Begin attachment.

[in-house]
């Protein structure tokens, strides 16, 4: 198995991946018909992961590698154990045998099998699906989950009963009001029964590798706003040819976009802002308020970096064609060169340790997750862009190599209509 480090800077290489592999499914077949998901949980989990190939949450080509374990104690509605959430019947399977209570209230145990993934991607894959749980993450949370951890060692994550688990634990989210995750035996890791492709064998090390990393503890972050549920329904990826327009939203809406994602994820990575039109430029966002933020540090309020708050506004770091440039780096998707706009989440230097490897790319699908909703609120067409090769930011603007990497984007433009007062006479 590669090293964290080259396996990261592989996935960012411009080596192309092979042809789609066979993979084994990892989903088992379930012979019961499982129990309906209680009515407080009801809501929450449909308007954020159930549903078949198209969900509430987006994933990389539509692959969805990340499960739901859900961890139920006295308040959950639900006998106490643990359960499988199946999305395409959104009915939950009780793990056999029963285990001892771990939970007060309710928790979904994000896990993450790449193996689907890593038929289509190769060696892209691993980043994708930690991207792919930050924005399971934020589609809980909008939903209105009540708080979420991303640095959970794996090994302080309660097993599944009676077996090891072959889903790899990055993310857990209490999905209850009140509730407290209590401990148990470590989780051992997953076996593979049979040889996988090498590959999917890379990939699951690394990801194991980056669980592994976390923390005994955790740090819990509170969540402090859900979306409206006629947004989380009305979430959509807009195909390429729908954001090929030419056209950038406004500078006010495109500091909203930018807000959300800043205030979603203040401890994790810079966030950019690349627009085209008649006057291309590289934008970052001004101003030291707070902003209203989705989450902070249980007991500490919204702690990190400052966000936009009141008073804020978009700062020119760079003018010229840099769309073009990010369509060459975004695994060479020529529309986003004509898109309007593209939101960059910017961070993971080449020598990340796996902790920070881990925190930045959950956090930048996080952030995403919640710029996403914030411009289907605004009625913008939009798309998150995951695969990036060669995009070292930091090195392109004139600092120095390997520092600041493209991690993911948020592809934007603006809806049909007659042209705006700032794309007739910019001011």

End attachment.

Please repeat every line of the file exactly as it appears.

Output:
[in-house]
């Protein structure tokens, strides 16, 4: 198995991946018909992961590698154990045998099998699906989950009963009001029964590798706003040819976009802002308020970096064609060169340790997750862009190599209509 480090800077290489592999499914077949998901949980989990190939949450080509374990104690509605959430019947399977209570209230145990993934991607894959749980993450949370951890060692994550688990634990989210995750035996890791492709064998090390990393503890972050549920329904990826327009939203809406994602994820990575039109430029966002933020540090309020708050506004770091440039780096998707706009989440230097490897790319699908909703609120067409090769930011603007990497984007433009007062006479 590669090293964290080259396996990261592989996935960012411009080596192309092979042809789609066979993979084994990892989903088992379930012979019961499982129990309906209680009515407080009801809501929450449909308007954020159930549903078949198209969900509430987006994933990389539509692959969805990340499960739901859900961890139920006295308040959950639900006998106490643990359960499988199946999305395409959104009915939950009780793990056999029963285990001892771990939970007060309710928790979904994000896990993450790449193996689907890593038929289509190769060696892209691993980043994708930690991207792919930050924005399971934020589609809980909008939903209105009540708080979420991303640095959970794996090994302080309660097993599944009676077996090891072959889903790899990055993310857990209490999905209850009140509730407290209590401990148990470590989780051992997953076996593979049979040889996988090498590959999917890379990939699951690394990801194991980056669980592994976390923390005994955790740090819990509170969540402090859900979306409206006629947004989380009305979430959509807009195909390429729908954001090929030419056209950038406004500078006010495109500091909203930018807000959300800043205030979603203040401890994790810079966030950019690349627009085209008649006057291309590289934008970052001004101003030291707070902003209203989705989450902070249980007991500490919204702690990190400052966000936009009141008073804020978009700062020119760079003018010229840099769309073009990010369509060459975004695994060479020529529309986003004509898109309007593209939101960059910017961070993971080449020598990340796996902790920070881990925190930045959950956090930048996080952030995403919640710029996403914030411009289907605004009625913008939009798309998150995951695969990036060669995009070292930091090195392109004139600092120095390997520092600041493209991690993911948020592809934007603006809806049909007659042209705006700032794309007739910019001011």